It’s me Poetic Ice again, and this volume isn’t like the others. It’s more serious. Every technician has probably been through this and understands what this post is about. With that said, let’s get into it.
Loss of a loved one
The cute little five year old rug rat pictured above is my own Dachshund named Diva. The queen of cuddles, the craver of chicken, and the bane of bath time! My dachshund was never a dog, she didn’t get the memo. She was a person who had an enormous amount of hair.
I got her from my sister after my then fiancee begged, pleaded, and finally convinced me to get her. She was the first serious mutual commitment we had together. She meant the world to us. She also came at a time when I was taking vet assistant classes so she was my study buddy/test dummy. I learned a lot with this pup at my side. After getting into the Veterinary profession and learning a lot about our long friend I took every possible measure to prevent her from having any kind of back issue. I gave her plenty of controlled (safe) exercise, gave her a good diet to prevent excessive weight gain, and TRIED to prevent her from jumping on everything possible. For five years I had this battle won. She was the healthiest little runt around.
But a couple weeks ago my word changed, as my efforts proved all for naught. I to this day don’t know how my puppy was hurt, but she must have had an accident outside playing because she started showing signs of Intervertebral Disc Disease. Her back was hunched and she couldn’t lift her head up. I took her to my job to get her examined and the diagnosis was made. The normal treatment track was taken then. Muscle relaxers, steroids, and pain medications. Strict cage rest and leash walks only. For the next three weeks we played the awful game of wait and see. Every day she would either scream in pain all day, or seem like she’s getting better. All the while no matter how much pain she was in she would wag her tail and be happy to see my wife and I. No matter how my pup felt she was trying to he happy for us. This made it all the more worse being a Vet Tech. I knew nothing short of a surgery I couldn’t afford would help her, but I’ve seen pets take this route and improve. That just wasn’t the case this time.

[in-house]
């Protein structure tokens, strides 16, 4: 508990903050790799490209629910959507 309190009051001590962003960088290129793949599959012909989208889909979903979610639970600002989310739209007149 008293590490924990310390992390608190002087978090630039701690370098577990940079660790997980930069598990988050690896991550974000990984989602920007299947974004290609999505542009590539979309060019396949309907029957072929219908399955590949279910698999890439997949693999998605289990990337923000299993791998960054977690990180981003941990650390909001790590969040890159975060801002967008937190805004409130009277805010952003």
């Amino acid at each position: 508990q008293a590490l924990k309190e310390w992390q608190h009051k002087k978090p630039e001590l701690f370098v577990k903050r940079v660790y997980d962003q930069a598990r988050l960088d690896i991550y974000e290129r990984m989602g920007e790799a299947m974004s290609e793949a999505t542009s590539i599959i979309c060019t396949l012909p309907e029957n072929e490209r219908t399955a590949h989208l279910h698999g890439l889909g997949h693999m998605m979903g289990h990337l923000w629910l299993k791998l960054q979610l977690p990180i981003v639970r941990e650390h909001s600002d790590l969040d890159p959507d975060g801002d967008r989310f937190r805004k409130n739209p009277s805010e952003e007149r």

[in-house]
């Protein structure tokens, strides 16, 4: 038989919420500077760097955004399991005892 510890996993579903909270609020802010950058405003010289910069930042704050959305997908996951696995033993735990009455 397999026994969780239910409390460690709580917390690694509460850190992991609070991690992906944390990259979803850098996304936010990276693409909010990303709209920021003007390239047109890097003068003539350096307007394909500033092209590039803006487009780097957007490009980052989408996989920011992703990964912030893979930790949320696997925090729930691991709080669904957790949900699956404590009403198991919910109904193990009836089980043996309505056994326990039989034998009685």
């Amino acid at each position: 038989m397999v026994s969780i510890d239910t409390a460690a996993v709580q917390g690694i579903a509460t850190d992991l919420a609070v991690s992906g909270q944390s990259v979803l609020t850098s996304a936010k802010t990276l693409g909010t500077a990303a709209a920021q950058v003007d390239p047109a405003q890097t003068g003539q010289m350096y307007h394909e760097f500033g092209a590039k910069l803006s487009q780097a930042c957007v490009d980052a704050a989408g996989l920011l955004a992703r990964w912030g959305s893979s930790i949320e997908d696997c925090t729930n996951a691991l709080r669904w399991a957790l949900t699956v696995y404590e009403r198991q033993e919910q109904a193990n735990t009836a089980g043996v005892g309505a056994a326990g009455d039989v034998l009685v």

Her condition kept worsening so my wife and I made the hardest decision we’ve ever had to. We brought her to my job to be relieved of her suffering. Thanks to my amazing coworkers this was easier, but it was still hard. It was hard as hell to do. I’ve done this process from the other side for years, and have probably become somewhat desensitized. That scar tissue of desensitization was ripped off and I was a fresh open wound of emotion again. My wife and I are still reeling from the event. I’ve even been affected at work. I witnessed an emergency humane euthanasia, and felt like I was going through it all over again. Whatever edge I had over the years is gone currently. The pit of my stomach held a feeling I couldn’t understand until writing this. It was a feeling of despair from not being able to save my own pet, yet I clock in everyday to do just that for others. But that isn’t it, it’s the despair fighting against my passion for this job, and the love I had for my own lovable Diva. It’s a moment of intense sadness that’s combating against years of joyful memories and experiences. sadness and despair that will turn to lessons in life, and won’t leave me defeated for too long. My Diva wouldn’t want that, if she found me like this she be busy shoving her wet nose in my face and licking me non-stop.
But it still hurts… and It’s one major thing Vet Techs Don’t Like.
-If you have experienced a loss of a loved one, my heart goes out to you. I pray you get through your dark times, I hope we get through them together.